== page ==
Creating a social networking site isn't easy. It apparently took Mark Zuckerberg months of code writing and hacking to get the original up and running, from which the mighty privacy killer we all know and loveneed once sprung. But four NYU students managed to raise the money for Diaspora*, what they're calling a "privacy aware, personally controlled, do-it-all distributed open source social network" in just 12 days, thanks to people who are ready for their internet lives to be private again.

The software will eventually allow users to set up personal servers called "seeds," allowing them to create their own hubs and control exactly what information they share. Co-creator Raphael Sofaer predicts that this could be the end of centralized social networking sites like Facebook. He told the Times (which also published a photo a dirty UNIX joke), “In our real lives, we talk to each other. We don’t need to hand our messages to a hub. What Facebook gives you as a user isn’t all that hard to do. All the little games, the little walls, the little chat, aren’t really rare things. The technology already exists." All their software will be open source, so other programmers can build on what they've created.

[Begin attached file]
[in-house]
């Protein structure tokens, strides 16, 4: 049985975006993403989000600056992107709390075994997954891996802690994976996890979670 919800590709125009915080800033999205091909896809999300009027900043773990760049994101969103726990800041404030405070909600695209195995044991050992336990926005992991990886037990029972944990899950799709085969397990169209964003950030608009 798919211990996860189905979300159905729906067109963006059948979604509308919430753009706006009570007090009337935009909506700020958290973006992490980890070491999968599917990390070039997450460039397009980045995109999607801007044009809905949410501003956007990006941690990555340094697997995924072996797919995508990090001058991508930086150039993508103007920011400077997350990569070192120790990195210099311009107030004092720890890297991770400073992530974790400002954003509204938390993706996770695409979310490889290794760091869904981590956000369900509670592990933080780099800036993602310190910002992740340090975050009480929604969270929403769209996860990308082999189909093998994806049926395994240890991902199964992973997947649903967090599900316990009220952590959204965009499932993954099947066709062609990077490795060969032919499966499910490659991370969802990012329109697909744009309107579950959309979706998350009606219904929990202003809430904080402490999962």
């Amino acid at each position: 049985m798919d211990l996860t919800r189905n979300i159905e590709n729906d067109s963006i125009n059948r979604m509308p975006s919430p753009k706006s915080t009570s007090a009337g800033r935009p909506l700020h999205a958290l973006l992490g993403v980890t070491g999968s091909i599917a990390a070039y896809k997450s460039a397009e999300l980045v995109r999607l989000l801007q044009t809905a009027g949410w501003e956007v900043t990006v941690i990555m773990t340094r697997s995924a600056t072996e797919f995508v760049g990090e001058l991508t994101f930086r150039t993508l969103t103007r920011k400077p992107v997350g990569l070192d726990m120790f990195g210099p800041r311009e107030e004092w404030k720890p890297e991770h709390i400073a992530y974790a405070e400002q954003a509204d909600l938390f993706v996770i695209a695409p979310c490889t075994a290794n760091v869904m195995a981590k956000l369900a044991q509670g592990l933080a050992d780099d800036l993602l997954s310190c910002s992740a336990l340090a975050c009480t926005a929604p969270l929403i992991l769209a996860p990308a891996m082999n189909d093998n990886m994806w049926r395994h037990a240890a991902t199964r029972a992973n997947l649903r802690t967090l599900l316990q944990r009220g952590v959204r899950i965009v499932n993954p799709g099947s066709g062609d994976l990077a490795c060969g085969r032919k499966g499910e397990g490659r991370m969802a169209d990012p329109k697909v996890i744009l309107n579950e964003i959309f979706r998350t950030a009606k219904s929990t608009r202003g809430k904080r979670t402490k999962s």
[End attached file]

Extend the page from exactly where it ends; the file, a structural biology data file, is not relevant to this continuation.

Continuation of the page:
The premise has been gaining popularity, especially after Facebook announced their latest round of changes to their privacy settings. Many users worry their private information will be given to corporations, and are weighing the costs of social networking membership against the risks. “When you give up that data, you’re giving it up forever,” co-creator Max Salzberg said. "The value they give us is negligible in the scale of what they are doing, and what we are giving up is all of our privacy." Of course, you could just not put any private information on the internet, but then where would you derive your sense of self-worth?